Oil Gains as Crude and Fuel Demand Withstands Latest Viral Wave
(Bloomberg) -- Oil rose for a third session after a U.S. government report showed that crude and gasoline inventories fell despite fears that the delta variant’s spread would sap demand.
Futures in New York advanced 1.2% on Wednesday to the highest in more than a week, buoyed by bullish stockpile data. Domestic crude supplies slid to the lowest since January 2020, according to data from the Energy Information Administration. Gasoline inventories dropped more than expected.
Crude inventories declining at a time when net petroleum imports are rising, “is a bullish sign, indicating that the delta variant isn’t impacting oil demand, at least not for crude and gasoline,” said Brian Kessens, a portfolio manager at Tortoise Capital Advisors.
Oil has had a volatile August. The stellar year-to-date rally cooled in the first half of the month as concerns grew that the virus’s delta variant would hit consumption, while the Federal Reserve flagged plans to taper stimulus measures. Since then, prices have recovered, with banks from Goldman Sachs Group Inc. to UBS Group AG underlining bullish calls on the market.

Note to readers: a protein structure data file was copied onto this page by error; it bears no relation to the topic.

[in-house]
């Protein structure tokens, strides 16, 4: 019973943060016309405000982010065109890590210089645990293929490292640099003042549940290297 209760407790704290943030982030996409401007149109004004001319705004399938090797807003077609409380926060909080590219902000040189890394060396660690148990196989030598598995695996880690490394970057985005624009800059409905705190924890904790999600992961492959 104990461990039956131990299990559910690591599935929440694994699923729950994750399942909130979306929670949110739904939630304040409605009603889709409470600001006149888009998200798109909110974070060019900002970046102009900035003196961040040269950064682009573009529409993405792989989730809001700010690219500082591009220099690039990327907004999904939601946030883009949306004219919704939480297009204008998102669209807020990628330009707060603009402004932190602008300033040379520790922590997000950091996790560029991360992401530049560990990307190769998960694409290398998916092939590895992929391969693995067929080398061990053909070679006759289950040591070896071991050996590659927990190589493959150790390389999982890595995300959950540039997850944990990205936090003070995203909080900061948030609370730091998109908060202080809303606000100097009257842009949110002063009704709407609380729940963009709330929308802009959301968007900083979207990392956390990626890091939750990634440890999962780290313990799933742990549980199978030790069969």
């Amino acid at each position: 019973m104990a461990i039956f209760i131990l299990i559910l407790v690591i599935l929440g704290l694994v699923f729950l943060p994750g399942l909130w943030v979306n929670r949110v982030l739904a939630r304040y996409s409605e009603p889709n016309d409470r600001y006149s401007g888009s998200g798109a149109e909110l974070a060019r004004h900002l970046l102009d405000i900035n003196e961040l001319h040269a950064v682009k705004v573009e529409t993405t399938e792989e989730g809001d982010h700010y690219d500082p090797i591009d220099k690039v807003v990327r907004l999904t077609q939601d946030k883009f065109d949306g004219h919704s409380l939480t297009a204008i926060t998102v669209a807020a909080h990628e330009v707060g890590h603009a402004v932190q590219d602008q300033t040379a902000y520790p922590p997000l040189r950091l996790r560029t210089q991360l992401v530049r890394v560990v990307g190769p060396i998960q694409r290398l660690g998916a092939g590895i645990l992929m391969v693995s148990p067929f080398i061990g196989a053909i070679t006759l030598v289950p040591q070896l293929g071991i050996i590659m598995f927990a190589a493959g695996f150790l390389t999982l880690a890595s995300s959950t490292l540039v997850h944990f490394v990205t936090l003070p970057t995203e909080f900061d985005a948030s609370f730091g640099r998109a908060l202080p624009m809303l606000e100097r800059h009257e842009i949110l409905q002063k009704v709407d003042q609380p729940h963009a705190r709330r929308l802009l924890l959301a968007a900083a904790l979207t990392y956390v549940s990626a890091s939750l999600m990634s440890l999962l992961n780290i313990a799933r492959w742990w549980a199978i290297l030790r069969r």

The EIA also reported that stockpiles at the Cushing, Oklahoma, storage hub, rose for the first time since early June, reversing 10 consecutive draws. Gasoline inventories declined by 2.24 million barrels last week. Fuel consumption rose to the highest in a month, defying expectations that a resurgent virus would keep more American at home and chill demand.
Despite the positive outlook for oil demand, the crude market will very likely continue to face headwinds from the Delta variant as it will take time for the full Pfizer Vaccine approval to increase vaccination rates and as technical barriers from chart trading, said Bart Melek, head of global commodity strategy at TD Securities.
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